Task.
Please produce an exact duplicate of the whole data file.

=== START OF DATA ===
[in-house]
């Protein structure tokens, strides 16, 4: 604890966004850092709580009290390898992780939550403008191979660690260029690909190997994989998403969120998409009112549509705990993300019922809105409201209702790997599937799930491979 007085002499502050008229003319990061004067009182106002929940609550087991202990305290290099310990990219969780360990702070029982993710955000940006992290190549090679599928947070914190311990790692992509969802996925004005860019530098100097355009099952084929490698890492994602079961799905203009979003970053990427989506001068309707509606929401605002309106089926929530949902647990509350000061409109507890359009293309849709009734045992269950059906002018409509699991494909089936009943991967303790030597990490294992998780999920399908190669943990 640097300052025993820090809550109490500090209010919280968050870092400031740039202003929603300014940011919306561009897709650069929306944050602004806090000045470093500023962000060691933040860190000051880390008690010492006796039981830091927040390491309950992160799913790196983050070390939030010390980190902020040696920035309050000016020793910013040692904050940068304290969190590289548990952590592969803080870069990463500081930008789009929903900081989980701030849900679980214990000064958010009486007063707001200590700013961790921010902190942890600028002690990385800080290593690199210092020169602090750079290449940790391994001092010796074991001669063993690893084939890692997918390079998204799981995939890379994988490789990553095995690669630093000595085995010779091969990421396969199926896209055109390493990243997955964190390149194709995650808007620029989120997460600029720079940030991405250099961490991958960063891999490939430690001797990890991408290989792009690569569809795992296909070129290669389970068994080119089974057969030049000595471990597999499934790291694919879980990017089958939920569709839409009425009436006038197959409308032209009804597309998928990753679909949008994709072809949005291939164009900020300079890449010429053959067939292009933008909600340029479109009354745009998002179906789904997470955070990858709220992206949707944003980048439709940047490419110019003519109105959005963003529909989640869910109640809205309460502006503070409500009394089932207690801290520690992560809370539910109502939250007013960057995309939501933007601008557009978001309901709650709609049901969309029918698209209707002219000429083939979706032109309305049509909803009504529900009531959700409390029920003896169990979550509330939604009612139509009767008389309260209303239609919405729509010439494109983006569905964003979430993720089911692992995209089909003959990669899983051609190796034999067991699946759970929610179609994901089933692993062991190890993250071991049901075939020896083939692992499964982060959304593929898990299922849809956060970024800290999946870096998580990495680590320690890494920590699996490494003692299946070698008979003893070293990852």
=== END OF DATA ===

[in-house]
């Protein structure tokens, strides 16, 4: 604890966004850092709580009290390898992780939550403008191979660690260029690909190997994989998403969120998409009112549509705990993300019922809105409201209702790997599937799930491979 007085002499502050008229003319990061004067009182106002929940609550087991202990305290290099310990990219969780360990702070029982993710955000940006992290190549090679599928947070914190311990790692992509969802996925004005860019530098100097355009099952084929490698890492994602079961799905203009979003970053990427989506001068309707509606929401605002309106089926929530949902647990509350000061409109507890359009293309849709009734045992269950059906002018409509699991494909089936009943991967303790030597990490294992998780999920399908190669943990 640097300052025993820090809550109490500090209010919280968050870092400031740039202003929603300014940011919306561009897709650069929306944050602004806090000045470093500023962000060691933040860190000051880390008690010492006796039981830091927040390491309950992160799913790196983050070390939030010390980190902020040696920035309050000016020793910013040692904050940068304290969190590289548990952590592969803080870069990463500081930008789009929903900081989980701030849900679980214990000064958010009486007063707001200590700013961790921010902190942890600028002690990385800080290593690199210092020169602090750079290449940790391994001092010796074991001669063993690893084939890692997918390079998204799981995939890379994988490789990553095995690669630093000595085995010779091969990421396969199926896209055109390493990243997955964190390149194709995650808007620029989120997460600029720079940030991405250099961490991958960063891999490939430690001797990890991408290989792009690569569809795992296909070129290669389970068994080119089974057969030049000595471990597999499934790291694919879980990017089958939920569709839409009425009436006038197959409308032209009804597309998928990753679909949008994709072809949005291939164009900020300079890449010429053959067939292009933008909600340029479109009354745009998002179906789904997470955070990858709220992206949707944003980048439709940047490419110019003519109105959005963003529909989640869910109640809205309460502006503070409500009394089932207690801290520690992560809370539910109502939250007013960057995309939501933007601008557009978001309901709650709609049901969309029918698209209707002219000429083939979706032109309305049509909803009504529900009531959700409390029920003896169990979550509330939604009612139509009767008389309260209303239609919405729509010439494109983006569905964003979430993720089911692992995209089909003959990669899983051609190796034999067991699946759970929610179609994901089933692993062991190890993250071991049901075939020896083939692992499964982060959304593929898990299922849809956060970024800290999946870096998580990495680590320690890494920590699996490494003692299946070698008979003893070293990852």